Crafting Cigar Boxes & Bands
The origin of cigar bands is suffused with a rich mythos. One story posits that the paper bands were first used on Habanos (Havana cigars) exported to England since gentlemen of the day were reticent to stain their elegant white gloves. While fantastic tales like these are impossible to truly investigate, most modern cigar historians trace the band as far back as the 1860s, crediting Don Gustavo Bock with the invention. Gustavo had come from Europe to La Habana to make his fortune in the cigar business. It is no mystery why the bands quickly proliferated – they made it easier to differentiate between brands and thwarted the production of fakes and shoddy reproductions.
Nowadays, the bands on Habanos are some of the most iconic symbols in the industry, attracting collectors and imitators alike. Like every other part of a Habano, the cigar bands are carefully and individually applied by hand. The cigars are then nestled into their part-dressed box in a very particular manner — Habanos must follow the same exact order, from left to right, in each box, with their bands perfectly aligned and the same face upwards.
The cigar box is also a product of Cuban history and artistry. First introduced by Cuba in the mid-19th century, cigar boxes with colorful lithographic labels have become as important to the tradition of Habanos as the skilled artisans and the unmatchable tobacco. The beautiful and detailed labels, or habilitaciones, are all applied by hand before the box is filled. The top of a cigar box is known as the cubierta. It is a nod to the time when makers’ names were literally branded onto the box using a hot iron. Below the cubierta is the tapaclavo, an embellished seal placed over the nail that fastens some boxes; this is not to be confused with the papeleta, which is the rectangular or oval seal affixed to the box’s shorter side. The filete also acts as a seal, yet this extravagant trimming runs along the box’s hinge. The sides of the box are covered with decorative panels often displaying the cigar’s size name.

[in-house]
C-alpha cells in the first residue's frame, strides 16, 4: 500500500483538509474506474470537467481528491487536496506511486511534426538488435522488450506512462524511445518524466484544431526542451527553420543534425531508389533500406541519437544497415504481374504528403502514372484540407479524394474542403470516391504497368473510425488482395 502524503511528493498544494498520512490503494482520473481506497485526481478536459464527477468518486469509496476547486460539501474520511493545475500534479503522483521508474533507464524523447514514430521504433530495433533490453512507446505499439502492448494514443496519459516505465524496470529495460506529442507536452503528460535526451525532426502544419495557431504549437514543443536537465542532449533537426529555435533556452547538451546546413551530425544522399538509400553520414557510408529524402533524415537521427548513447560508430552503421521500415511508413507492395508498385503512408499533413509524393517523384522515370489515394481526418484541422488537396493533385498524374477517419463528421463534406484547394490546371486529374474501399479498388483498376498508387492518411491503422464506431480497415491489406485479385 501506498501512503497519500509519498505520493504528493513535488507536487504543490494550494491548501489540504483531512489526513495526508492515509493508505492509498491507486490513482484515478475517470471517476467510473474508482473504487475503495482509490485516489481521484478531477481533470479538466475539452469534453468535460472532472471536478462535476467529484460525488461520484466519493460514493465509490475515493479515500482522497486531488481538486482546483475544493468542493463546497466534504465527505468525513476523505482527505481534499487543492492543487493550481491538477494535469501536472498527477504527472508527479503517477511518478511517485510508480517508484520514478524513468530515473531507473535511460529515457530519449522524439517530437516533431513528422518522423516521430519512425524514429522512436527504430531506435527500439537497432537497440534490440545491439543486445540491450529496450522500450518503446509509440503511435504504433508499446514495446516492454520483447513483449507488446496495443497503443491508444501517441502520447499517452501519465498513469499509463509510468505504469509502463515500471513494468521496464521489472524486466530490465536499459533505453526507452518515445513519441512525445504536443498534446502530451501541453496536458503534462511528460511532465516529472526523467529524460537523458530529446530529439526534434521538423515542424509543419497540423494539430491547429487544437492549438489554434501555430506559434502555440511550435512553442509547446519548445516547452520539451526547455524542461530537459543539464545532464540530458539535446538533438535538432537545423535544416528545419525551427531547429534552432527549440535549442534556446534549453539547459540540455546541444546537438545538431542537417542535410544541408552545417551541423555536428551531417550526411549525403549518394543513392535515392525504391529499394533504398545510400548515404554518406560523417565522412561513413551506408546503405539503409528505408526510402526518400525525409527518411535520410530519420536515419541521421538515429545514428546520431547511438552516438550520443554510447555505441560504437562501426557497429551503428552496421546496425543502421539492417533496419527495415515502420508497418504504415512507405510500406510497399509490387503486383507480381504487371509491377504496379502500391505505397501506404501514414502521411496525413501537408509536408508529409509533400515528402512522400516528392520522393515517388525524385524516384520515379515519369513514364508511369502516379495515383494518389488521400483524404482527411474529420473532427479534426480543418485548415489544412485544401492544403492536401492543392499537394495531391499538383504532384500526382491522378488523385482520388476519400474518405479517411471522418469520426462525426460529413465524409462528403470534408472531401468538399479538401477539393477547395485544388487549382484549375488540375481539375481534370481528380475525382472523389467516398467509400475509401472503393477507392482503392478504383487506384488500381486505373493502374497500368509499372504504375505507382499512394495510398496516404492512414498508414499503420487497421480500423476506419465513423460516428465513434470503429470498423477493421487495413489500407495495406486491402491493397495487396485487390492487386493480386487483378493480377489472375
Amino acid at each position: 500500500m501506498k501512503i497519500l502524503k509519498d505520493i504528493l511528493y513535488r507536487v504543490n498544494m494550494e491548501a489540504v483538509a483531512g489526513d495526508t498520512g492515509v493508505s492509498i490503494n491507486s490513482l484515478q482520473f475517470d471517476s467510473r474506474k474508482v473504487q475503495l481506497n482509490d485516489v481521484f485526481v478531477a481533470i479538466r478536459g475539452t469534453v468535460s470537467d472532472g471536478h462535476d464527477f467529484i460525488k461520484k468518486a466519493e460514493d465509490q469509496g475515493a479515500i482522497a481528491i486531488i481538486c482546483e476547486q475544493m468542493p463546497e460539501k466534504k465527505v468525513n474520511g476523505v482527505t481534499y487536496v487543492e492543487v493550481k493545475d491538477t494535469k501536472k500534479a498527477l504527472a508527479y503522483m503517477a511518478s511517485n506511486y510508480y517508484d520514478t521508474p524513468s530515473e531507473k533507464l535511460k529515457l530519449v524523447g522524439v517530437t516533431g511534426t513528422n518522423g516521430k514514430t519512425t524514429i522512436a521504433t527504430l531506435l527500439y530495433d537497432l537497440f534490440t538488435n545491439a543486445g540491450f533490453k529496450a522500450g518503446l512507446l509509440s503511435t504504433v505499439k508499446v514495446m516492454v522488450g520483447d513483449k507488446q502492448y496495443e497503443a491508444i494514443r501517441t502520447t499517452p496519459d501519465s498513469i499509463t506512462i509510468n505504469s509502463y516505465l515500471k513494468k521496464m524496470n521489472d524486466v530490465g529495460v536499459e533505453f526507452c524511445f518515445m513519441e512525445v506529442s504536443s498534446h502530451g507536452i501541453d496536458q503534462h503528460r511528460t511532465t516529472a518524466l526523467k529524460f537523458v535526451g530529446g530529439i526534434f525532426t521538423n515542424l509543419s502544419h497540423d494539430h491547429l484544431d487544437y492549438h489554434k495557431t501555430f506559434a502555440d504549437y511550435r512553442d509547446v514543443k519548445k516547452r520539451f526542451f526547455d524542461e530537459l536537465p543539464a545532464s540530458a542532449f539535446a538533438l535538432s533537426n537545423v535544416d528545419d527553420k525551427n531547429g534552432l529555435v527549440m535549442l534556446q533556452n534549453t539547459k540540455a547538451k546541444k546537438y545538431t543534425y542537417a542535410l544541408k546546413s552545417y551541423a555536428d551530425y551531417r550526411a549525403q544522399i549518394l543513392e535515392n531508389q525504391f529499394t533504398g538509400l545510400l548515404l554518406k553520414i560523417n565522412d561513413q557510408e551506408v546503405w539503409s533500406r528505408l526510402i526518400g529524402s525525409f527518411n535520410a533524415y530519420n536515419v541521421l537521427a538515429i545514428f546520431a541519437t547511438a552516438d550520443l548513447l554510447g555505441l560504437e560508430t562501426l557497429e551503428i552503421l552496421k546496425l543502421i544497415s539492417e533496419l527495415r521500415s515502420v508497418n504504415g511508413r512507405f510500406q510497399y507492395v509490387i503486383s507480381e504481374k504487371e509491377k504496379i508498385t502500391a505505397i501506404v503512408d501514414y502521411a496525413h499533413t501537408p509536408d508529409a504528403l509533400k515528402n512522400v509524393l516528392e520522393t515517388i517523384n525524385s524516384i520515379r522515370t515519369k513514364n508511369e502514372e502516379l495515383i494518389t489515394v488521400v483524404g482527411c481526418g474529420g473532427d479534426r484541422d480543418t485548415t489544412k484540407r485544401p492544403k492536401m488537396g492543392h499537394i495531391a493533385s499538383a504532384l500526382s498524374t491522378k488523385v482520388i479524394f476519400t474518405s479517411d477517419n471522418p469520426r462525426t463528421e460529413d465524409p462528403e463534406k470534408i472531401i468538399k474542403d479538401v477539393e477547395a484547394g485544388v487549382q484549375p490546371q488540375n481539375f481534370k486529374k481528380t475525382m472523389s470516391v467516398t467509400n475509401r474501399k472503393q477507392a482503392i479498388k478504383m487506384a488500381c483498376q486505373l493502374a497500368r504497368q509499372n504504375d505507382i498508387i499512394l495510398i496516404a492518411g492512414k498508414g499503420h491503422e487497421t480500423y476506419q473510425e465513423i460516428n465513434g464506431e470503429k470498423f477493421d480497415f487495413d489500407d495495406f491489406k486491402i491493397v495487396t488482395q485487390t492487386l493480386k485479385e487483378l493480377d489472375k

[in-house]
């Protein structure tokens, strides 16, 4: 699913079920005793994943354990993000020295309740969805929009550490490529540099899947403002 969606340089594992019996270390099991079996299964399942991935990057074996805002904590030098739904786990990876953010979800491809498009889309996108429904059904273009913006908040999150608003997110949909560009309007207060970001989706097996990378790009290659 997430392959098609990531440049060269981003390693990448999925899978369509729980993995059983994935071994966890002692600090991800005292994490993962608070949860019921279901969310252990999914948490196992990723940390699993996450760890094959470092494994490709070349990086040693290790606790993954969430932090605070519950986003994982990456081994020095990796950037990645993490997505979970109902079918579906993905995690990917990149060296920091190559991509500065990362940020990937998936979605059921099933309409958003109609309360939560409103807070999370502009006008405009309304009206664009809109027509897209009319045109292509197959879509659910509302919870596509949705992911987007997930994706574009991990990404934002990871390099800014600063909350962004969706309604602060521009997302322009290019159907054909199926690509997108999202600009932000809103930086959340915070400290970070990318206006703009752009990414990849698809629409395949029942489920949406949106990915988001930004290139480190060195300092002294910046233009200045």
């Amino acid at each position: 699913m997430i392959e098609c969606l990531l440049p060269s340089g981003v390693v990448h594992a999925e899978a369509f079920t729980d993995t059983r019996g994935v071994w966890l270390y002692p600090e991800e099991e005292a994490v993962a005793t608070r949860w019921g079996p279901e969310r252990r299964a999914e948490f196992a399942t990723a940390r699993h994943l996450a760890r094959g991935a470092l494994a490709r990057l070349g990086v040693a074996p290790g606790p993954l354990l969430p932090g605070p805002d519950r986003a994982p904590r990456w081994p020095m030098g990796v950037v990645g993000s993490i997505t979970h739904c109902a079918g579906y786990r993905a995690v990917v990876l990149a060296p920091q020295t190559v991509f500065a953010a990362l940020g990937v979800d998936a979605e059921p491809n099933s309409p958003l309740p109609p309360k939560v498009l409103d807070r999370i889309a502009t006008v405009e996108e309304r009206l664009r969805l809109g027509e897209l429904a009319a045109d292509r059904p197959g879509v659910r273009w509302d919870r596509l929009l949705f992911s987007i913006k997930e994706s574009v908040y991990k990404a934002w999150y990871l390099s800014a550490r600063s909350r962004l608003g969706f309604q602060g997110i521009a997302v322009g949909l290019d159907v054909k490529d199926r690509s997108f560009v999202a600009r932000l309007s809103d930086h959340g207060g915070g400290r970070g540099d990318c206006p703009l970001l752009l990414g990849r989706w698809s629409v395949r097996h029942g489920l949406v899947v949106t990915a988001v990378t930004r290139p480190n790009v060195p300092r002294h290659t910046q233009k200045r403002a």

On the inside of the box, you will see the vista, an unabashed celebration of the brand’s eminence and success, replete with ornate embossing and much gilding. The vista may depict evocative historical images, medals that the brand has won, royal patrons’ coats of arms and brand notes. It is accompanied by the bofeton, the leaf of paper that protects the finished cigars.
Prior to the box being closed, sealed and sent into the eager arms of adult cigar fans, the inspectors, or revisadores, conduct one final examination to make sure every single band and box appears as they should. With discerning eyes and high standards, the revisadores check everything, including whether the colors match and if the bands are properly applied. If a single cigar fails to make the grade, it is placed upside down and the entire box is handed back. All of this is done to ensure that the unmarred reputation of Habanos will live on forever.